by David Breakspear
CW: mentions suicide, self-harm
In my previous article ‘Consequence of Conscience’, I mention a work titled Suicide by sociologist Émile Durkheim. In Suicide, Durkheim introduced us to the term ‘anomie’, suggesting it to be a breakdown of social norms resulting in a lack of standards and values. He also used this same term and definition to explain a reason as to why some members of society embark on a path of crime or ‘deviance’ – straying from the norm. Durkheim saw deviance as an inevitable part of life which is needed for innovation and change.Continue Reading
by David Breakspear
CW: mentions suicide
Recently appointed Home Secretary Priti Patel stated in an interview that she wants criminals to “literally feel terror” at the thought of committing crime. In my opinion, to make a statement like that shows how far removed from reality some of our politicians are.
In America, a lot of the States still use the death penalty. I would say that is the ultimate consequential terror for anyone to face. In the UK, the final execution took place as recent as 1964; in fact, the death penalty in the UK was only, totally completely abolished in 1998.
If the sceptre of losing one’s own life is not enough of a consequence to stop breaking the law, then what is the Home Secretary’s version of ‘terror’?Continue Reading
by Gunnar Eigener
“Since the news, little kids haven’t played outside, as if their moms are afraid someone might snatch them out of their yards and send them off to war.”
Kimberly Willis Holt, ‘When Zachary Beaver Came To Town’
In the early hours of 26th July, Satoshi Uematsu drove to a home for the disabled where he had previously worked and stabbed 19 residents to death and injured 26. Shortly before handing himself in, he tweeted “May there be peace in the world…Beautiful Japan!!!!” Once in custody, he said that ‘it is better that disabled people disappear’. Barely a week later and at a rally Donald Trump claimed to have seen video footage of $400 million being transferred to Iran by the US government as well as recounting the time he saw Muslims celebrating the devastation of 9/11. One of these stories received little attention while the other gathered headlines.
by Alex Valente
Original Italian by Alessandra Racca (1979-), ‘Un giorno qualunque’
In the match
between what we call good
and we despise as evil
today a bomb will make noise
smoke will assault the eyes
scattering shards on screens
a woman’s tears
will stand stillContinue Reading
by Faizal Nor Izham
I kicked off 2016 by … not going out at all.
At first glance, that would not seem completely unusual. Many would prefer to stay indoors than brave the rain, cold, and the above-average bustle of crowds on New Year’s Eve — however this was during a recent holiday spent in London, which hosted some of the most spectacular fireworks displays in the country. Watching the display afterwards online, I couldn’t help but feel a twinge of regret at not being there to see them in real life. Having said that, fireworks are usually the same old spectacle anyway, regardless of the event.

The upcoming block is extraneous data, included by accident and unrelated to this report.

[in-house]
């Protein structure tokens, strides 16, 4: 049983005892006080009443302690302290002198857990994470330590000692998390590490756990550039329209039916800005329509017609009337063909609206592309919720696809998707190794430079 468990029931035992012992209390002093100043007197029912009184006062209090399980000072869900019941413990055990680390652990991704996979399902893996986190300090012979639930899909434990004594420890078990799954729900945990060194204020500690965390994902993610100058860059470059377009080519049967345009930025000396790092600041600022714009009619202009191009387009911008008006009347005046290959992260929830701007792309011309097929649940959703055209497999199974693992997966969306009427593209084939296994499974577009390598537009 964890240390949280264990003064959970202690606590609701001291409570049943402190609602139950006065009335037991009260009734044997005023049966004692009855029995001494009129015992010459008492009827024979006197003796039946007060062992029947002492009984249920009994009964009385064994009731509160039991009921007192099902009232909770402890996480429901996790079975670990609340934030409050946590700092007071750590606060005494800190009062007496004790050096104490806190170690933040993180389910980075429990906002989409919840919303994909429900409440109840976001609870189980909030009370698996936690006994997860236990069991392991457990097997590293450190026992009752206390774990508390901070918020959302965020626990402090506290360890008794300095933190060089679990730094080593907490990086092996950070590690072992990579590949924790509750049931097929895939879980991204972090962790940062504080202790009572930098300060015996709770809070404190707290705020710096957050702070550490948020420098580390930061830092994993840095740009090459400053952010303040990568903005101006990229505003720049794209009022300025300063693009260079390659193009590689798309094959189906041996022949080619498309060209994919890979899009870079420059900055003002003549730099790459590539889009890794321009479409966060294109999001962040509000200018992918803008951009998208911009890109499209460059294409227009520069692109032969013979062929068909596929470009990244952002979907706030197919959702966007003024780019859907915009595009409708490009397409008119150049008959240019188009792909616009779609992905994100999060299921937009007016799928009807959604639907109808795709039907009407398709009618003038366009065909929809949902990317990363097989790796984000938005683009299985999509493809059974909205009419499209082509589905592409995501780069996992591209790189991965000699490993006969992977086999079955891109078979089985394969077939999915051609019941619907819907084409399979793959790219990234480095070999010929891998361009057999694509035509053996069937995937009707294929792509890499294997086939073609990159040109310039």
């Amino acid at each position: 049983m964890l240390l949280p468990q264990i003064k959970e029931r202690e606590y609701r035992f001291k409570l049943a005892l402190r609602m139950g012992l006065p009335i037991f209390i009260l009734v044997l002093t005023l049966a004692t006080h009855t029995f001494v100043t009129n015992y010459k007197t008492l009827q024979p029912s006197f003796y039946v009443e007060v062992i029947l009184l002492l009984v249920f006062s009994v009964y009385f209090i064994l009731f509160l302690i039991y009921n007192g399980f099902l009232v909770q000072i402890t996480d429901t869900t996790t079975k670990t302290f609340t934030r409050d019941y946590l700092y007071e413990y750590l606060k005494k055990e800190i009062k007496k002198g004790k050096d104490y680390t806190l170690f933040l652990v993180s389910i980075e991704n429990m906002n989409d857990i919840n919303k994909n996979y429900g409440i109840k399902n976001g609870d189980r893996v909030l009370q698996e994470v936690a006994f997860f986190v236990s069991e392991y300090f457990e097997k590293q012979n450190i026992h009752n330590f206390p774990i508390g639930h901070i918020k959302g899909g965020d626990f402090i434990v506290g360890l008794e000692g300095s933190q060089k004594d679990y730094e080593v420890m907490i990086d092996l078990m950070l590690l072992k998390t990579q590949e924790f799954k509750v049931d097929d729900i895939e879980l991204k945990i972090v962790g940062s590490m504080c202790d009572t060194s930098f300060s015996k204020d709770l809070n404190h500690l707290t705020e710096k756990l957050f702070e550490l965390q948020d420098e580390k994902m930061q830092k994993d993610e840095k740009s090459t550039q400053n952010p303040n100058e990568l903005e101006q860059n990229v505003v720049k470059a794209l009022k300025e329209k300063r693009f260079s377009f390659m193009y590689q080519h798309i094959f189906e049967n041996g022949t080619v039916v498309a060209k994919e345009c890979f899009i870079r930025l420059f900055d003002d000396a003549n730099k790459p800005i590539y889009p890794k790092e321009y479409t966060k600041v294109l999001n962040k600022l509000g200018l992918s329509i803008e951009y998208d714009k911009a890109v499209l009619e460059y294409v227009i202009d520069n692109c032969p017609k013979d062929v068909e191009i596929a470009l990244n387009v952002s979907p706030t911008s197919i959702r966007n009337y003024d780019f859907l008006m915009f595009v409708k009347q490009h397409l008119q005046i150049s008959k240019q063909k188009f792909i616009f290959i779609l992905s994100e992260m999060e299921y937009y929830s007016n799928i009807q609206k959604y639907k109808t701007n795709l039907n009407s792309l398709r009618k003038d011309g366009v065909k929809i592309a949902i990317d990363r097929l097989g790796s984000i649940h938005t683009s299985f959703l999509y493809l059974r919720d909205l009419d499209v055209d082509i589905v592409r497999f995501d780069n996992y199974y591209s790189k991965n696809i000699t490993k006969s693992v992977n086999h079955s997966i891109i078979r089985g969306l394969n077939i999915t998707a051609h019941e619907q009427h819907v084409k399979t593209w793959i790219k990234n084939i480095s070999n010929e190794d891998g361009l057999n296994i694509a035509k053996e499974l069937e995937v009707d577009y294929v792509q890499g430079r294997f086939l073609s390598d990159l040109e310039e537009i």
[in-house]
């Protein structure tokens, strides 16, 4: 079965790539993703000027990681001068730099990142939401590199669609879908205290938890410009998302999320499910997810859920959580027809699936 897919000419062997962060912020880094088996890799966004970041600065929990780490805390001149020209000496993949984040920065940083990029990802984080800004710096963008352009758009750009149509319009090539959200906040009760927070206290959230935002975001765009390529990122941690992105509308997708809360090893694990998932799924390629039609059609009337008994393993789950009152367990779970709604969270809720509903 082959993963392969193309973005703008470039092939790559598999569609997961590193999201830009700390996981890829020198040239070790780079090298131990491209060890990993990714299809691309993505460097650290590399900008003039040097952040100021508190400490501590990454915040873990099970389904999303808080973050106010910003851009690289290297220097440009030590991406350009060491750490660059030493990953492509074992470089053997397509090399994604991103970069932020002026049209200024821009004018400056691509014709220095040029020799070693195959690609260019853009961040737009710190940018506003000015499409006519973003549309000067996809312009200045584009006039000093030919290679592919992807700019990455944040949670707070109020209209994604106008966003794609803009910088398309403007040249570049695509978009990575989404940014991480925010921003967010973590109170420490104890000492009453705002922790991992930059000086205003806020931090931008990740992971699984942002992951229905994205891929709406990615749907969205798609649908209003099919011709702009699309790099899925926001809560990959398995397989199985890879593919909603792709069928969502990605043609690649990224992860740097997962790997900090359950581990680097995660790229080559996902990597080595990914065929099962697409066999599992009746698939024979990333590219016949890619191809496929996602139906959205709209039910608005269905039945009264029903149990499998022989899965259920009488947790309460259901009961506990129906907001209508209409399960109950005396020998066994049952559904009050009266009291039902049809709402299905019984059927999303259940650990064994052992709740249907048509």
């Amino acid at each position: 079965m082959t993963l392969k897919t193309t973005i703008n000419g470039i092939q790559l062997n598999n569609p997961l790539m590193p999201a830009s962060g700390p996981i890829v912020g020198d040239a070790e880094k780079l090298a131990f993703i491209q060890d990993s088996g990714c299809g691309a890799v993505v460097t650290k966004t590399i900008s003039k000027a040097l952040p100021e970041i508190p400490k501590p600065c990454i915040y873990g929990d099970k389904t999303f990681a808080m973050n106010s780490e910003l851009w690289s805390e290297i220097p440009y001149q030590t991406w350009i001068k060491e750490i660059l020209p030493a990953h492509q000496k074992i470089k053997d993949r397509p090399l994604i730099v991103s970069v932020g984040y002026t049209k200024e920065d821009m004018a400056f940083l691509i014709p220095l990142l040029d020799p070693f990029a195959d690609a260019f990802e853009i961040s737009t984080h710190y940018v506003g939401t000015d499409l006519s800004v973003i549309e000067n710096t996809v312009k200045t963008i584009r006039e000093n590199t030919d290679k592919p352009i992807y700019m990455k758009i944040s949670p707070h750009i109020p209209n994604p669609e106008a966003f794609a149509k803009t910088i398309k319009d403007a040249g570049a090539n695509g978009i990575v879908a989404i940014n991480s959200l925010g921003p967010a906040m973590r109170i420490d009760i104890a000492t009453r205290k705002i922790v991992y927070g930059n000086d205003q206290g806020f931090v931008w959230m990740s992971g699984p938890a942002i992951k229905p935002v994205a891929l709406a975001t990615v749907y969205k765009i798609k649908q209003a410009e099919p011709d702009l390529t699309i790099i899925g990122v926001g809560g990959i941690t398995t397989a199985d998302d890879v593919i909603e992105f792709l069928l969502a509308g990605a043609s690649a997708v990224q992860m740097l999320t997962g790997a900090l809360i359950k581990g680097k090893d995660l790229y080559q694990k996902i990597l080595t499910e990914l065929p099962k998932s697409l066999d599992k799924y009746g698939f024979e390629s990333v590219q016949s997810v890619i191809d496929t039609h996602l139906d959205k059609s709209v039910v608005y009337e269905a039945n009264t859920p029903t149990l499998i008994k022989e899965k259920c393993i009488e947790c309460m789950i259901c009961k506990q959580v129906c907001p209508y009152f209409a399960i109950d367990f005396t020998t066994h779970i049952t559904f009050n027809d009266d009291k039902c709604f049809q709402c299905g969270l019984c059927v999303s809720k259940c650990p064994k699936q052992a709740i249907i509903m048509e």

Another factor behind not going out this time was due to mild agoraphobia on my behalf— agoraphobia being the fear of going outdoors and wide open spaces. This, admittedly, was perpetuated recently by the constant bombardment of paranoid news stories from the media on the possibility of more terror attacks. ‘Security will be tight’ some said, with experts speculating even more attacks are to be expected in 2016. No matter how resilient a person thinks they are to all this, feelings of paranoia can eventually get to you.Continue Reading
by Chris Jarvis
The skies over Damascus are silent tonight
as the Eagles of Death whistle through the air
and the Bataclan looks on, betrayed and manipulated.
A weeping cloud dampens the scarred earth with tears
and little splatterings of embers dance amongst the rubble.Continue Reading
by Jess Howard
With the threat of terrorist attacks and war seeming to dominate every newspaper front page and website, it can be easy to ask if we should still place any importance on the visual arts. With daily news telling us that more and more people are dying, starving, or becoming homeless, many may ask if we should concern ourselves with art at all. But, when we really consider it, we can see that an aversion to what may be deemed frivolous and unnecessary is actually completely impossible.Continue Reading
by Micha Horgan
The events that took place in Paris are deeply upsetting; the implications, vast and immeasurable. Immediate thoughts are naturally for those killed and injured and those who loved and depended on them but beyond this there is a lot to think about. Blame, heightened surveillance, further scrutiny of immigration policies (at a time when this is not needed) and other discriminatory backlash will be at the forefront of our media in the coming months.
Following Friday’s events the rhetoric from some people has been that the Western world is “no longer safe”, that we are moving into a darker time. What is certain is that it is time to think.Continue Reading
by Jules Ignacio
In the dark, the reconnaissance units
spread out on the mountaintop—the stage—
gawking at the riots, with their sniper eyes.